Yes, it has enabled British Cycling to expand its infrastructure and poach some world-class coaches and experts. It has allowed them to follow a policy of leaving no stone unturned in the pursuit of tiny improvements, and it has enabled them to pay athletes so that they don’t have to combine their sport with a full-time job to make ends meet.
It’s hardly expenditure of Roman Abramovich proportions, and to suggest that it’s all about cold, hard cash, is an extremely unfair assessment.
|THE ONE THAT GOT AWAY|
During the Games, performance director Dave Brailsford told The Independent that they wanted to win gold every time they step onto the track, in every event.
Part of the success story as British cycling has gone stratospheric over the past half-dozen is the willingness to dissect success and failure and examine it to see how improvements can be made.
So, I wonder what British Cycling will make of the Madison.
They had Mark Cavendish, roaring fit, firing on all cylinders, having prepared specifically for the Games.
And they had Bradley Wiggins, who had ridden six gruelling pursuit rides, and clearly left with next to nothing else to give.
Wiggins wanted three gold medals but the task of achieving it at the Olympics was a bigger one than doing it at the Worlds. Remember, in the World Championships you ride one qualification race in the individual and team pursuits and then the final. In Beijing it was two qualification races, then the final. It may only be an extra eight minutes of riding but the mental stress is enormous.
It added up to a punishing schedule and because of the dilemma over how to fill Britain’s second spot in the individual pursuit, British Cycling lost its way slightly.
The Madison is an unpredictable event but it’s not anarchy. It’s not a walk in the park to win but if they’d had the legs, they could have won a medal simply because of the class the pair possess. Wiggins’ endurance and Cavendish’s turn of speed – it’s a Madison marriage made in heaven, as they proved in Manchester in March.
You have to go back to that individual pursuit conundrum to see where it unravelled.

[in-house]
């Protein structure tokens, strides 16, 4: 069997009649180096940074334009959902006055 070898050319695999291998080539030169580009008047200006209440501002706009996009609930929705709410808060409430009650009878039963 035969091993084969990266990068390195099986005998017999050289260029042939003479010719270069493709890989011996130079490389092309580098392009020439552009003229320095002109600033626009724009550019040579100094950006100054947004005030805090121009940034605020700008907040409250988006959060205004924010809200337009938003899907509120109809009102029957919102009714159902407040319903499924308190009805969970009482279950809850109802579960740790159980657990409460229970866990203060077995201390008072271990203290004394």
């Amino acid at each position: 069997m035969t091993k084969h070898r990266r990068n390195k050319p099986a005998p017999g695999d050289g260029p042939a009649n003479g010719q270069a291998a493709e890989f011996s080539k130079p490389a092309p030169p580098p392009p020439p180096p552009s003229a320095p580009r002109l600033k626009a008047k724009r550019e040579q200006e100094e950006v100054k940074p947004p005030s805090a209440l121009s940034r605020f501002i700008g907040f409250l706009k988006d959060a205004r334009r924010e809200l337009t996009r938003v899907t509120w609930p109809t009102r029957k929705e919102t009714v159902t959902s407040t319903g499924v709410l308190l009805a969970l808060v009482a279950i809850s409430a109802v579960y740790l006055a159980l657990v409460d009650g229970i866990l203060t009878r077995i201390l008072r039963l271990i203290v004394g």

Geraint Thomas was kept out because they wanted to save him for the team pursuit campaign. Had he entered, he’d have been on for a medal. But that’s exactly what happened to Steven Burke, who was selected instead. The reason for taking him to the Games was to blood him in the team pursuit squad in the qualifying round, which would give Wiggins a rest.
But Burke performed brilliantly and unexpectedly. He reached the first round, then the bronze medal race and suddenly the prospect of putting a 20-year-old in the team pursuit squad a matter of hours after a full individual campaign looked too big a gamble.
So Wiggins was denied his morning off and was pressed into action instead. From that moment on, the Madison was always looking a tall order.
Burke came away with an individual bronze, which must have been beyond his wild expectations, but missed out on getting gold as part of the team pursuit squad and, perhaps more importantly, didn’t experience the pressure of the team event at that level. Wiggins had to ride every round, using all his mental and physical energy to do so.
And Cavendish, taken to the Olympics with one goal in mind, was left out on a limb.
A harsh assessment, yes, and certainly not a criticism of Wiggins or something that should take away from the achievements of the rest of the British team. But when you set the bar as high as British Cycling does, when you talk about winning to such an extent, you also have to be prepared to answer the questions and address the issues when it doesn’t go right.
Cavendish was placed in an impossible position and you have to feel for him. In superb condition and fired up beyond belief, Wiggins said he was practically bouncing off the walls the day before the Madison.
And knowing Cavendish, he will have taken the defeat badly, because there’s nothing he hates more than defeat. Hopefully he won’t allow himself to be deflated for too long. He should think back to the four stages of the Tour de France he won this summer.